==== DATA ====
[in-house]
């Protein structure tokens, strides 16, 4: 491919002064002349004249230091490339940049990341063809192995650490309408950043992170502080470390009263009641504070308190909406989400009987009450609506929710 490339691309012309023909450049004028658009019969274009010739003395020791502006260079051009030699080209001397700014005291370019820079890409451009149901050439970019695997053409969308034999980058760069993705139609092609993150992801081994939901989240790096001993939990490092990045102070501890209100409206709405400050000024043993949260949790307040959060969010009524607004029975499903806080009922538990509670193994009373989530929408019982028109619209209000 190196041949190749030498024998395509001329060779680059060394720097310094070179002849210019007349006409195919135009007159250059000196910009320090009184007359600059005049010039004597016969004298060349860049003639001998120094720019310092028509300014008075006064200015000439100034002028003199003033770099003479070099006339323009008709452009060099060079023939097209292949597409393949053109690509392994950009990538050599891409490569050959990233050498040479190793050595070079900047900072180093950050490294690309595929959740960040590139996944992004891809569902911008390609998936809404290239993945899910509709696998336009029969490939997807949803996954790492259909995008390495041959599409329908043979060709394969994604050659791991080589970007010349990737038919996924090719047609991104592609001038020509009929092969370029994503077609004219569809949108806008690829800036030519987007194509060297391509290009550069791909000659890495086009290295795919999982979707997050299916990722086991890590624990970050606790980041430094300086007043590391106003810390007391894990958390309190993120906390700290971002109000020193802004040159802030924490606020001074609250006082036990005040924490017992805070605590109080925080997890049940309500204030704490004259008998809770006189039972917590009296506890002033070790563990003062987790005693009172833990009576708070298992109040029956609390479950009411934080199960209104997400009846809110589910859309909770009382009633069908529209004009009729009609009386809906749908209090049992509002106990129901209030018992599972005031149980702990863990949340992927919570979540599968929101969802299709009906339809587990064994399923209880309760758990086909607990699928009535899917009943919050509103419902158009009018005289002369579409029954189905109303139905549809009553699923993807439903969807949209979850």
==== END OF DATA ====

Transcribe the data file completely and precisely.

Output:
[in-house]
């Protein structure tokens, strides 16, 4: 491919002064002349004249230091490339940049990341063809192995650490309408950043992170502080470390009263009641504070308190909406989400009987009450609506929710 490339691309012309023909450049004028658009019969274009010739003395020791502006260079051009030699080209001397700014005291370019820079890409451009149901050439970019695997053409969308034999980058760069993705139609092609993150992801081994939901989240790096001993939990490092990045102070501890209100409206709405400050000024043993949260949790307040959060969010009524607004029975499903806080009922538990509670193994009373989530929408019982028109619209209000 190196041949190749030498024998395509001329060779680059060394720097310094070179002849210019007349006409195919135009007159250059000196910009320090009184007359600059005049010039004597016969004298060349860049003639001998120094720019310092028509300014008075006064200015000439100034002028003199003033770099003479070099006339323009008709452009060099060079023939097209292949597409393949053109690509392994950009990538050599891409490569050959990233050498040479190793050595070079900047900072180093950050490294690309595929959740960040590139996944992004891809569902911008390609998936809404290239993945899910509709696998336009029969490939997807949803996954790492259909995008390495041959599409329908043979060709394969994604050659791991080589970007010349990737038919996924090719047609991104592609001038020509009929092969370029994503077609004219569809949108806008690829800036030519987007194509060297391509290009550069791909000659890495086009290295795919999982979707997050299916990722086991890590624990970050606790980041430094300086007043590391106003810390007391894990958390309190993120906390700290971002109000020193802004040159802030924490606020001074609250006082036990005040924490017992805070605590109080925080997890049940309500204030704490004259008998809770006189039972917590009296506890002033070790563990003062987790005693009172833990009576708070298992109040029956609390479950009411934080199960209104997400009846809110589910859309909770009382009633069908529209004009009729009609009386809906749908209090049992509002106990129901209030018992599972005031149980702990863990949340992927919570979540599968929101969802299709009906339809587990064994399923209880309760758990086909607990699928009535899917009943919050509103419902158009009018005289002369579409029954189905109303139905549809009553699923993807439903969807949209979850």